If you know you have to make weight, the protocol I would recommend is the following (assumes a Saturday competition):

Sodium consumed should be raised to high-ish levels from Monday to Friday the week of the competition to permit the body to hold more water in preparation for the impending water loading/halting and consequent ‘drying out’ the day and night before the competition.

  • Friday 9am (before the comp the next day): start the unpleasant protocol of loading up on water – always have a bottle/glass in your hand. The key here is if you don’t drink enough water you will not flush the body enough. However, of course, do this in a safe manner.
  • Friday 11am: I cut out all extra salt completely and ate only foods very low in sodium.
  • Friday 4pm: I continued drinking copious amounts of water until 4pm that day when I abruptly ceased my water intake. I wasn’t to have any water till the next day after pre-judging.
  • I also increased caffeine and vitamin C intake to act as diuretics from 11am that day.

This protocol is very similar to the one that many athletes will use to make weight for weight-class sports, such as Boxers and Wrestlers. If you need further help with this please read the following article – http://www.marylandpowerlifting.com/page.asp?contentID=76.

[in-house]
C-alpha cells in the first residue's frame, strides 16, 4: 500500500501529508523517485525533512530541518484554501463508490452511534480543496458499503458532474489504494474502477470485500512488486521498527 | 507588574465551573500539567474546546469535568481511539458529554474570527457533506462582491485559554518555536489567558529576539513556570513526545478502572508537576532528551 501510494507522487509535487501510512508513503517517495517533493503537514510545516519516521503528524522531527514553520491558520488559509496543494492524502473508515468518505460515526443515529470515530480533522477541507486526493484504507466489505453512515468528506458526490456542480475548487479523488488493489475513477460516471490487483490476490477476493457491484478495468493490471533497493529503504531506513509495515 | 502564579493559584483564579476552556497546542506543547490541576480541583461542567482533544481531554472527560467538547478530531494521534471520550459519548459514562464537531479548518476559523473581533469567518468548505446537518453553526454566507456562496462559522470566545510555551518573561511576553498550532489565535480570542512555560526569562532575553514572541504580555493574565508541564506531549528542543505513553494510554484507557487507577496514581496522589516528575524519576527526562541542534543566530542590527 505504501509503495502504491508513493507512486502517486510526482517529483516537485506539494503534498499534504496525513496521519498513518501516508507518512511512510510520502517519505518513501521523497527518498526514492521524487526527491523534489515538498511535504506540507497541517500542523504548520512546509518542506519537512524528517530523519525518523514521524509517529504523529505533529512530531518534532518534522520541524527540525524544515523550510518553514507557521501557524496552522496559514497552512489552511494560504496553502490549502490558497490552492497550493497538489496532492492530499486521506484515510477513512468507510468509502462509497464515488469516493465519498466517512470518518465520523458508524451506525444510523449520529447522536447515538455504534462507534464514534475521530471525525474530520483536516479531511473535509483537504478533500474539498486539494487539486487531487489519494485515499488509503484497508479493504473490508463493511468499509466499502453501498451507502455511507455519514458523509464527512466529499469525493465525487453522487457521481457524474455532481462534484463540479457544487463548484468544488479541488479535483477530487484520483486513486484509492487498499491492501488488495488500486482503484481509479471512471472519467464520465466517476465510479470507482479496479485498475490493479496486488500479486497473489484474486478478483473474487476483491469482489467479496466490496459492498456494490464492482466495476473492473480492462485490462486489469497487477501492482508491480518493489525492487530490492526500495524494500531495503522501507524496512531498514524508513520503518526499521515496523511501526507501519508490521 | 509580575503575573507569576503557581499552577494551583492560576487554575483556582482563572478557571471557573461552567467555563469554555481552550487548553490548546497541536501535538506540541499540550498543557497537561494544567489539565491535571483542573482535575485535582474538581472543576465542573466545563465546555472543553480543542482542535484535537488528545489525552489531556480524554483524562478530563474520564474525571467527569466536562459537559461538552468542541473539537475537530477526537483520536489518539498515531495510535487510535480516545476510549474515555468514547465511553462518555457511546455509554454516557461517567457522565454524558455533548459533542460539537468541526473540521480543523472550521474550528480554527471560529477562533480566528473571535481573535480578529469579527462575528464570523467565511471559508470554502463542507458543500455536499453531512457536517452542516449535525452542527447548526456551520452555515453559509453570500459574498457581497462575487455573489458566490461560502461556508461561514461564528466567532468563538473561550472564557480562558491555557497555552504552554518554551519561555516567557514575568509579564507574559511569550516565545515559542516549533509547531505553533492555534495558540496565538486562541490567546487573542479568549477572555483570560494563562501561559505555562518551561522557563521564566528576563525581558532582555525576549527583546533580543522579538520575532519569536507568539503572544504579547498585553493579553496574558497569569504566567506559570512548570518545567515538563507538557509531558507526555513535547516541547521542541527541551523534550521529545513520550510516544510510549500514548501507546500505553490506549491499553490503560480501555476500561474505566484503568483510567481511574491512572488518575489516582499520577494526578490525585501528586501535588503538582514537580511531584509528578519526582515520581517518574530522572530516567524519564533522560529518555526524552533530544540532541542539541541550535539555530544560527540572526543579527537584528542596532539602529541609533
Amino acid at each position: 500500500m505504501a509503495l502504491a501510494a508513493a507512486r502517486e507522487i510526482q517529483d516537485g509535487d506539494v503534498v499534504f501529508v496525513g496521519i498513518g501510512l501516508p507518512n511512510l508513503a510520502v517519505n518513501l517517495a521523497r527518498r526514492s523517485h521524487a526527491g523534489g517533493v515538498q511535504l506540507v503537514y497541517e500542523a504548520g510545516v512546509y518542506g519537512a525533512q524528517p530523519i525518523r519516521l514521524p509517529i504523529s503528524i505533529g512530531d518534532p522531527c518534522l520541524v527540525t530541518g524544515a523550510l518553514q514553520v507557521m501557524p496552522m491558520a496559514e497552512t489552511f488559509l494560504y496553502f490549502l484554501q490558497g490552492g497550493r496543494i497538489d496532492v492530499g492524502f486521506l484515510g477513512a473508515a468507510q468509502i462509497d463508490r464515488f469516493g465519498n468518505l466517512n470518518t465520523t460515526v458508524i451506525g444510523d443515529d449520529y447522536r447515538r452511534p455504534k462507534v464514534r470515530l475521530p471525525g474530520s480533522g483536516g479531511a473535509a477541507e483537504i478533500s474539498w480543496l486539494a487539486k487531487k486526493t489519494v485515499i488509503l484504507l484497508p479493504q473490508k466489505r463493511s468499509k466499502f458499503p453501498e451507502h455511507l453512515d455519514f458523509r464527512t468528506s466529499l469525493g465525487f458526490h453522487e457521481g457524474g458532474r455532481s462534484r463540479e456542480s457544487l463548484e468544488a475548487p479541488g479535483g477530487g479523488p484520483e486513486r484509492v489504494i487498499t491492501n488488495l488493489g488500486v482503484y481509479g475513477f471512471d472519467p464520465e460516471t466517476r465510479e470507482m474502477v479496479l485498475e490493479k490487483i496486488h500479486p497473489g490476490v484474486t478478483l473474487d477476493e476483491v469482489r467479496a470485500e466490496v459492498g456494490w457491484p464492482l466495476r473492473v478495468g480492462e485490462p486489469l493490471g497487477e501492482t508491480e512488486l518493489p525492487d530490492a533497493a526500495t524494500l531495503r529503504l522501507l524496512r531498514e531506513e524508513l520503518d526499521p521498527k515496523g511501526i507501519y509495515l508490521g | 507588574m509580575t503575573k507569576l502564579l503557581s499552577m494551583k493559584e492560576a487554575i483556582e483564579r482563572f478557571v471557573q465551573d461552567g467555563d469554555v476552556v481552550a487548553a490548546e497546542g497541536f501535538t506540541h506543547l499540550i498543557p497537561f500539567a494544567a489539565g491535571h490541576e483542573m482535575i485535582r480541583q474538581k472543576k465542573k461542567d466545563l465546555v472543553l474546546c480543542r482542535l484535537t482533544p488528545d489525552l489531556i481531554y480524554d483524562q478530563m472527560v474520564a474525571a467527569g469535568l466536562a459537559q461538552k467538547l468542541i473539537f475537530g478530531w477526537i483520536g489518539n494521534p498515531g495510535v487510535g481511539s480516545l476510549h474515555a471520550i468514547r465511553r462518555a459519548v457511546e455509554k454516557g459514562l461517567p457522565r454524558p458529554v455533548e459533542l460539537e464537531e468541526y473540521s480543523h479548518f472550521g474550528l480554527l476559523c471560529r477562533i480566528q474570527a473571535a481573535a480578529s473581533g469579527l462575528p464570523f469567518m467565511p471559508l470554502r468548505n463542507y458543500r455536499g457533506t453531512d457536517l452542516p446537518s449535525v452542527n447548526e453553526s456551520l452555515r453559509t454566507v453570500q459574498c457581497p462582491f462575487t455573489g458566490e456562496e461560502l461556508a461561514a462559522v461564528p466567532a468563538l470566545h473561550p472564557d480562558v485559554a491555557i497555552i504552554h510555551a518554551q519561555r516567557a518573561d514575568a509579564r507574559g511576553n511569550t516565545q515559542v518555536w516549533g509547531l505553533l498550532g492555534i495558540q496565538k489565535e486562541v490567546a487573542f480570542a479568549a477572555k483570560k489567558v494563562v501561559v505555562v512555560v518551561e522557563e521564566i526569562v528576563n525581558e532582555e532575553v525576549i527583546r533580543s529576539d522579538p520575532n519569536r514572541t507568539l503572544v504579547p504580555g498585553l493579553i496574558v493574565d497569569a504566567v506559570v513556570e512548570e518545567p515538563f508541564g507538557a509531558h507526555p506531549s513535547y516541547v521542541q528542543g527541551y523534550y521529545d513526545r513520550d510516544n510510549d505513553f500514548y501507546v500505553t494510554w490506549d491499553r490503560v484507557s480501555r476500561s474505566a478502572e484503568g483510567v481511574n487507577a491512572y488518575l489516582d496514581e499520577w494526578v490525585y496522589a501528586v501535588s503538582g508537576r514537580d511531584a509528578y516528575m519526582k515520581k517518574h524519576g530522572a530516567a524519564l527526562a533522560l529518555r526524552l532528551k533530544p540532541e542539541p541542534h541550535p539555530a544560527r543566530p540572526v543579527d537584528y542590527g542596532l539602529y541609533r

The earlier you know you need to make weight the better – please check out the weight classes on the http://www.gbpf.org.uk/ website. For your first couple of competitions, it is generally recommended you do not bother complicating matters and cutting any weight (unless you are very close to the lower weight class). Just go and enjoy the comp, better your PB’s and then think about your optimal weight for future competitions.

Finally, if you don’t need to make weight, you’re a lucky one so EAT up.

Packing for Competition

Some of these may be personal preference, but I highly recommend you bring most if not all of the following:

Equipment/Clothing – approved singlet, long socks, ‘Y’ fronts (most federations will not allow boxers to be worn – don’t ask me), approved belt, approved wrist wraps, t-shirt(s), talcum powder, chalk, nose tork (smelling salts), towel, squat shoes/deadlift shoes, joggies/cottons & jumper, changes of clothes, bands for warm up etc, knee sleeves, foam roller/hockey ball.

Please check that your lifting kit is legal in the rules for competition here (this link applies to all of Great Britain): http://www.scottishpowerlifting.com/membership/technical-rules/

Food/Drink – 2L bottle of water (+more), energy drink/coffee/caffeine, jelly babies, good high GI carbs , bread/rice, bananas/apples, sandwiches, some lean protein-chicken/fish, whey protein shake with oats, powerade etc etc.